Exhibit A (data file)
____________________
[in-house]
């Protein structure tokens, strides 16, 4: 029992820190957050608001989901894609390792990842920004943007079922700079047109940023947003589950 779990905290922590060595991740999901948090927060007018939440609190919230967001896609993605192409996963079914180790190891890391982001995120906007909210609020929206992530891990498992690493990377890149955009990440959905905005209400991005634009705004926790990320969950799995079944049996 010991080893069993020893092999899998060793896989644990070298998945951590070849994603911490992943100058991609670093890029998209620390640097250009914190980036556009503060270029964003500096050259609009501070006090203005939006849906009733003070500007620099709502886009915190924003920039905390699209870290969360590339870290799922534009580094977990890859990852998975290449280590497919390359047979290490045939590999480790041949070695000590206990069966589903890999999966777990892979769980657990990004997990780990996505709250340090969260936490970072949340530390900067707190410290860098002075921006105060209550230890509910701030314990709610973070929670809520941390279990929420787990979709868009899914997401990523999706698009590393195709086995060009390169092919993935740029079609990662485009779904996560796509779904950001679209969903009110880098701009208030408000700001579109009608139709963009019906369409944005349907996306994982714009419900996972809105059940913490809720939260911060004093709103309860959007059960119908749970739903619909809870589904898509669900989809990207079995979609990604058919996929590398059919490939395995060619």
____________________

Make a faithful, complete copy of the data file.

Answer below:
[in-house]
């Protein structure tokens, strides 16, 4: 029992820190957050608001989901894609390792990842920004943007079922700079047109940023947003589950 779990905290922590060595991740999901948090927060007018939440609190919230967001896609993605192409996963079914180790190891890391982001995120906007909210609020929206992530891990498992690493990377890149955009990440959905905005209400991005634009705004926790990320969950799995079944049996 010991080893069993020893092999899998060793896989644990070298998945951590070849994603911490992943100058991609670093890029998209620390640097250009914190980036556009503060270029964003500096050259609009501070006090203005939006849906009733003070500007620099709502886009915190924003920039905390699209870290969360590339870290799922534009580094977990890859990852998975290449280590497919390359047979290490045939590999480790041949070695000590206990069966589903890999999966777990892979769980657990990004997990780990996505709250340090969260936490970072949340530390900067707190410290860098002075921006105060209550230890509910701030314990709610973070929670809520941390279990929420787990979709868009899914997401990523999706698009590393195709086995060009390169092919993935740029079609990662485009779904996560796509779904950001679209969903009110880098701009208030408000700001579109009608139709963009019906369409944005349907996306994982714009419900996972809105059940913490809720939260911060004093709103309860959007059960119908749970739903619909809870589904898509669900989809990207079995979609990604058919996929590398059919490939395995060619």